Thubten Chodron, one of our Living Spiritual Teachers, is an American-born Tibetan Buddhist nun who has studied and practiced in India and Nepal. She travels worldwide teaching and leading meditation retreats. Chodron is the author of many books including Buddhism for Beginners and Taming the Mind.

The Tibetan sage Je Tsongkhapa wrote the Lamrim Chenmo (or The Great Treatise on the Stages of the Path of Enlightenment) to systematize and explain the Buddha's teachings on taming the mind. Chodron used translations of those texts to put together this book and accompanying CD as a teaching tool for beginners, as well as intermediate and advanced practitioners of meditation. She has a knack for getting to the core of a subject and then presenting practical applications of it.

The first chapter covers setting up a daily practice, using an altar, and doing two kinds of meditation — stabilizing and analytical. The way we wake up in the morning is very important, so instead of turning on the television or radio or reading the newspaper, she suggests animating the day with positive motivations: to avoid harming others as much as possible, to help others, to practice love and kindness to all living beings. Daily practice benefits both us and those around us since we are able to be calmer and more centered.

The second section of the book presents the lamrim meditations. We were especially impressed with insights on the path of the advanced practitioner pertaining to equanimity, the kindness of others, equalizing self and others, the disadvantages of self-centeredness, the advantages of cherishing others, love, compassion, taking and giving, far-reaching generosity, far-reaching patience, and how to rely on a spiritual mentor.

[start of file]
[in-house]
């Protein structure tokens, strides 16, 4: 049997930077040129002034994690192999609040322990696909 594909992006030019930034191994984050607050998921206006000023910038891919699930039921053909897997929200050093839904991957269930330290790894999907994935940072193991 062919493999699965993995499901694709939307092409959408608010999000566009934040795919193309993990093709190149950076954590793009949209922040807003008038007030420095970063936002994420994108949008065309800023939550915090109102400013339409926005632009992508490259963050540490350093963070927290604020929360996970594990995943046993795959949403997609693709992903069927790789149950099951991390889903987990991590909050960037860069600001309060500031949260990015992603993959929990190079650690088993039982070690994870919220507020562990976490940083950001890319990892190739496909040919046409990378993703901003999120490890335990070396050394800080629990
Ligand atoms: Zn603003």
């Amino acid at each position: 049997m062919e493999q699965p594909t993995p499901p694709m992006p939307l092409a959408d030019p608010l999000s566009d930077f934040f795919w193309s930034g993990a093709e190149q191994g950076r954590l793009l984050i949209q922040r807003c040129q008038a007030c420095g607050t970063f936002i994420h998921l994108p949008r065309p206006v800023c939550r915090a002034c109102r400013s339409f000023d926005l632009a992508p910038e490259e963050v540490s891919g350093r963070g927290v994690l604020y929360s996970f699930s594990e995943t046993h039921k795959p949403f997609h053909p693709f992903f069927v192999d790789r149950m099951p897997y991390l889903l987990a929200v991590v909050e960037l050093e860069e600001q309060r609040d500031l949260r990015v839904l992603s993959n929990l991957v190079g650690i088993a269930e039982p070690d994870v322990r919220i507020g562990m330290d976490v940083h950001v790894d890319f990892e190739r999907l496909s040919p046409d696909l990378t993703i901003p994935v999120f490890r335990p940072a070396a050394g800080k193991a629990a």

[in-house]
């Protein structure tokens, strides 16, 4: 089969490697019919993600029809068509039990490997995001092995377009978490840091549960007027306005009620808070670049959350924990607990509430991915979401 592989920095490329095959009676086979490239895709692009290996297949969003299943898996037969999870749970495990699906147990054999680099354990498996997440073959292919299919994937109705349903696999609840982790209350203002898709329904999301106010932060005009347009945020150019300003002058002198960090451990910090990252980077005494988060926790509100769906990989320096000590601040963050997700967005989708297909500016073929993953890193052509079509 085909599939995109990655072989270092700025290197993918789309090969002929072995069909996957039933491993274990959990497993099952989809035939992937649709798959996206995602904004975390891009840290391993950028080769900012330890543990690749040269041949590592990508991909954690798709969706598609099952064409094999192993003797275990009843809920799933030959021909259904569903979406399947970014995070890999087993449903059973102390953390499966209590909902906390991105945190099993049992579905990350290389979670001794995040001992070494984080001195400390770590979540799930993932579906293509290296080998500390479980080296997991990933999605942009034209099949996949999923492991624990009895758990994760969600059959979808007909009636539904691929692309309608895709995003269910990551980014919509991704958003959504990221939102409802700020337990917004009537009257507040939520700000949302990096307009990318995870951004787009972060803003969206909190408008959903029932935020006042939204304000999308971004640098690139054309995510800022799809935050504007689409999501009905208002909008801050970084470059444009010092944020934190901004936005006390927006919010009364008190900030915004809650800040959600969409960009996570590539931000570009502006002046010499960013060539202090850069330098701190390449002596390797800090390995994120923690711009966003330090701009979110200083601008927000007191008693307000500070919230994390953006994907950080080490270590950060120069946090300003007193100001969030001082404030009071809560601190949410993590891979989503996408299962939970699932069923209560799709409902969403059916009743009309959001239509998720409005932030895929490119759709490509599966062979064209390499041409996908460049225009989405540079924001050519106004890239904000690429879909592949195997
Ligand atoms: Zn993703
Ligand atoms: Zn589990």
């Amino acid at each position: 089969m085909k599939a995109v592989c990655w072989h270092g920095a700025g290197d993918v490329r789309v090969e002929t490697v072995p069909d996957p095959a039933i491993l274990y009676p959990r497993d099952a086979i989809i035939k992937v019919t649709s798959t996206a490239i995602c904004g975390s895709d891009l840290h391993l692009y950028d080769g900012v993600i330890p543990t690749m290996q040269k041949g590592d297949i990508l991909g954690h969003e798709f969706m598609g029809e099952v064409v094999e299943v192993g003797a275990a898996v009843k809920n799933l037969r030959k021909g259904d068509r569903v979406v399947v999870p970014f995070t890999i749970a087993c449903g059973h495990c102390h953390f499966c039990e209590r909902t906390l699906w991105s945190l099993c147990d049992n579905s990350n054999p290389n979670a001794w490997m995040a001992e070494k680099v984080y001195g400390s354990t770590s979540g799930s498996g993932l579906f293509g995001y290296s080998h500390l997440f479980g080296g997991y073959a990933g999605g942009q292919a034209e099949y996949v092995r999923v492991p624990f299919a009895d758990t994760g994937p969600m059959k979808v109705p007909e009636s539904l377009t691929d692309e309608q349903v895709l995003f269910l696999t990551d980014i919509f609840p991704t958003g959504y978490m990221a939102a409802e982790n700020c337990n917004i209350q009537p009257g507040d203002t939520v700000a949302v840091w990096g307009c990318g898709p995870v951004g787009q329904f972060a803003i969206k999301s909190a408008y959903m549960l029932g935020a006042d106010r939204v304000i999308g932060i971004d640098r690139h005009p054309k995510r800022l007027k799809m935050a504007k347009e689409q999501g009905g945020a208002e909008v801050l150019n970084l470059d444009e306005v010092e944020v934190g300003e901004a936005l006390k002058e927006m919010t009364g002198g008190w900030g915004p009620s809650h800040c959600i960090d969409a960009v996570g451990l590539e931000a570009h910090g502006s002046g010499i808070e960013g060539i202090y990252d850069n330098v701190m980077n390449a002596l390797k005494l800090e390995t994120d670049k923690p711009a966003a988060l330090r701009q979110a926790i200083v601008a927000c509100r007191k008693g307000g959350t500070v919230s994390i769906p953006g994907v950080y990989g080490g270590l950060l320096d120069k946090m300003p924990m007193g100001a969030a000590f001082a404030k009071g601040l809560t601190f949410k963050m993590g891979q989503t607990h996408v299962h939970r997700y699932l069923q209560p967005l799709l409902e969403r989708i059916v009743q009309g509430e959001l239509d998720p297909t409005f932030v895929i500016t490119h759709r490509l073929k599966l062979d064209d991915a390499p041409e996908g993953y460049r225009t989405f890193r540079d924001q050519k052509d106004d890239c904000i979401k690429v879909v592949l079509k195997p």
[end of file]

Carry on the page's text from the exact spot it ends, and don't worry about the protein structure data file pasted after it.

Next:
The third section of the book examines the gradual path to enlightenment, working with distractions, antidotes to the mental afflictions, advice to newcomers to the Dharma, and developing your Dharma practice. In a section on "Transforming Daily Life Actions Into the Path," Chodron writes:

"I travel a lot and make it a point to thank the people who clean the airport bathrooms. I thank the garbage collector, the people laying telephone wire, and those doing road construction. Our lives are dependent upon them and yet we take them for granted and seldom think to thank them. When we use everyday experiences to realize our dependence on others' kindness, the way we act and the way we relate to the people around us changes. We begin to share a smile or some kind words with them, and when we do, all of us feel good."

The CD contains 14 hours of guided meditations and is perfect to use to enrich your practice.